I live in Los Angeles and I am a dirt farmer. I have been growing dirt for the last several years. What I mean is that I have been actively using a composting process to turn all my yard clippings and vegetable scraps into soil. You start out with grass clippings and old spinach and you end up with grade A soil. The only investment I have made so far is $20 worth of earthworms. What starts out as a big pile of material, ends up as a small lump of dirt in the yard. Once it has turned to nice dark rich soil, I redistribute it back across the yard where it came from in the first place.

Once I realized that I get to keep all the nutrients that came out of my yard in the first place or paid for in the vegetable aisle of the grocery store, I started not wanting to give anything away. Why should the City get all my dirt making material? Why would I pay to bring in soil enhancements when I can just grow them. My green trash container only makes it out to the curb every few months, when I have undertaken a seasonal tree trimming or similar high volume producing exercise. I probably could keep everything, but my yard is not that big and my family is not  that crazy about the variable sized pile of vegetation -on -its -way -to -being -dirt in the yard and I don’t think a second one would go over very well.

I’m sure this must also be reducing the carbon footprint of my yard: I don’t need the giant green truck to pick up my grass clippings, I’m not buying soil amendments that have been trucked in from somewhere else, and what is growing in my yard is capturing CO2, putting the O2 into the air and the C into the ground where it belongs. In the meantime, I’m feeding a nice family of worms.

I’m now working to manage the transition from what got planted on purpose but without much consideration to what might like to grow in the yard, to what should really be there. I am also trying to understand  succession and the difference from native plants and non-native plants that seem happy to grow wherever the birds planted them, and how I transition from what I have to what should be there without digging up the yard (yes, I have adopted a “no-till approach)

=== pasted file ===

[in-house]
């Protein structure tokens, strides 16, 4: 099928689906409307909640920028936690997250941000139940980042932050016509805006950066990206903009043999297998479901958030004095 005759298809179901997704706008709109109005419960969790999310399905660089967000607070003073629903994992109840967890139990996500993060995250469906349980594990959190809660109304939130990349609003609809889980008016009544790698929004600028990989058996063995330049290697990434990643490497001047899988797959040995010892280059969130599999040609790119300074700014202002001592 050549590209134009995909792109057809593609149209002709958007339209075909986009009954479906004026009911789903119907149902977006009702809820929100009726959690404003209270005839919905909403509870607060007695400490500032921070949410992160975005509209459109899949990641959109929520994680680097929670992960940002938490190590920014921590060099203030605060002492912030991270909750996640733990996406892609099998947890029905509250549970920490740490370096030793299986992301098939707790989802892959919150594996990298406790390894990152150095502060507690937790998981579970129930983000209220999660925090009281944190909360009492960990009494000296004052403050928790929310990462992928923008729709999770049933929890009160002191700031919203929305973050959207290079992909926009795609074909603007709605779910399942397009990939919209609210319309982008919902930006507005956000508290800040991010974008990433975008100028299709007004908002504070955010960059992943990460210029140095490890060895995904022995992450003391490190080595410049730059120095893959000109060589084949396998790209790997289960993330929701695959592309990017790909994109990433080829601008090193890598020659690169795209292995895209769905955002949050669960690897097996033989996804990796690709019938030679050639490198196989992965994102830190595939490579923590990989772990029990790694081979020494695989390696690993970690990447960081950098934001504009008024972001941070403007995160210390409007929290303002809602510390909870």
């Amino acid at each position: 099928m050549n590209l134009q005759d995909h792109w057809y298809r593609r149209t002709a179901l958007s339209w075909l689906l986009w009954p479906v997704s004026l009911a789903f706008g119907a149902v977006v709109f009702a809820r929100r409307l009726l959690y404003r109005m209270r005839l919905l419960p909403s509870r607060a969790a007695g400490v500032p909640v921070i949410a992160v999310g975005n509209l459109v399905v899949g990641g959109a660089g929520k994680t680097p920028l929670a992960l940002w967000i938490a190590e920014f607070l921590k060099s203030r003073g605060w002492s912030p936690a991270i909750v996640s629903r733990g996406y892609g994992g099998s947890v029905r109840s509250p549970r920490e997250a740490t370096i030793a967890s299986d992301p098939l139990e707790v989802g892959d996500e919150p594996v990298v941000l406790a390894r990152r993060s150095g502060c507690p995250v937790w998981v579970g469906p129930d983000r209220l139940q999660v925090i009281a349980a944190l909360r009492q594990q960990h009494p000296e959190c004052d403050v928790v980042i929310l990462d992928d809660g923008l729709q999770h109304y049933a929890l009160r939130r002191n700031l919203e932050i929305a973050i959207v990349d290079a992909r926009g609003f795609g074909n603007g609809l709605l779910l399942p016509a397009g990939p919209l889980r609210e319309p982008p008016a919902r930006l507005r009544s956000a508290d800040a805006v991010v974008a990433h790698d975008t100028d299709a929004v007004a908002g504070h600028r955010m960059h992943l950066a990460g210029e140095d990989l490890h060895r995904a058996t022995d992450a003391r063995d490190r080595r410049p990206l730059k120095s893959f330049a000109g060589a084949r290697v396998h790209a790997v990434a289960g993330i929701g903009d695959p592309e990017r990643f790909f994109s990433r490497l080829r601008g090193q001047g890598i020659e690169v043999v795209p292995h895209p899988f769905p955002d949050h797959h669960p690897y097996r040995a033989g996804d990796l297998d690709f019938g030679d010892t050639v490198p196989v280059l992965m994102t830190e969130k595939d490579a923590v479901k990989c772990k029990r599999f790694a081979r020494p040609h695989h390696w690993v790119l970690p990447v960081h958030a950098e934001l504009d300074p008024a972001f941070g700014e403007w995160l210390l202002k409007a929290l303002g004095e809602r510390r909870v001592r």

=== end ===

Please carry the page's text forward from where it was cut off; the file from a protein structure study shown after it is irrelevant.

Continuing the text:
It is probably not too much to ask that most building sites undertake these sorts of operations. Certainly it would make sense for larger properties as well and be a natural for campuses, many of which have ambitious recycling programs already. If the collection agencies started charging their customers by the weight of what they send out for “disposal” those customers (you and I) would certainly start paying more attention to what we put on the curb. If you got credit for recyclables but were charged for waste, you’d also see some habits and preferences change pretty quickly. 

Also, I am sure this logic could be extended to the function of buildings and the land they use. Wouldn’t it be fantastic if buildings could be net producers of something: Energy (no problem), harvesters of storm water (absolutely!), absorbers of carbon dioxide and maybe producers of strawberries. (And maybe the strawberry plants could shade the building to reduce heat gain). With an adjustment of our expectations (that is , expect that we can do better) and the utilization of bio-philic systems or models in the design of our buildings (that is that the operation of a system produces the fuel to operate that system or other systems) significant improvements can be made in terms of the energy it takes to manage our landscapes and also operate our buildings. And rather than just expecting them to use less resources, we should be looking to them to produce something positive. That might mean that there is also a farmer as a partner in the building project, or that infrastructure changes to be collectors of products useful to other parts of the community instead of gatherers of waste for disposal. We’ve already started down this path. The ultimate goal would be to design  “Net Positive Resource Buildings” TM . Given the staggering amounts of energy and resources required to build buildings, that is pretty ambitious, but humans have been pretty ingenious at solving problems once they are identified and prioritized.

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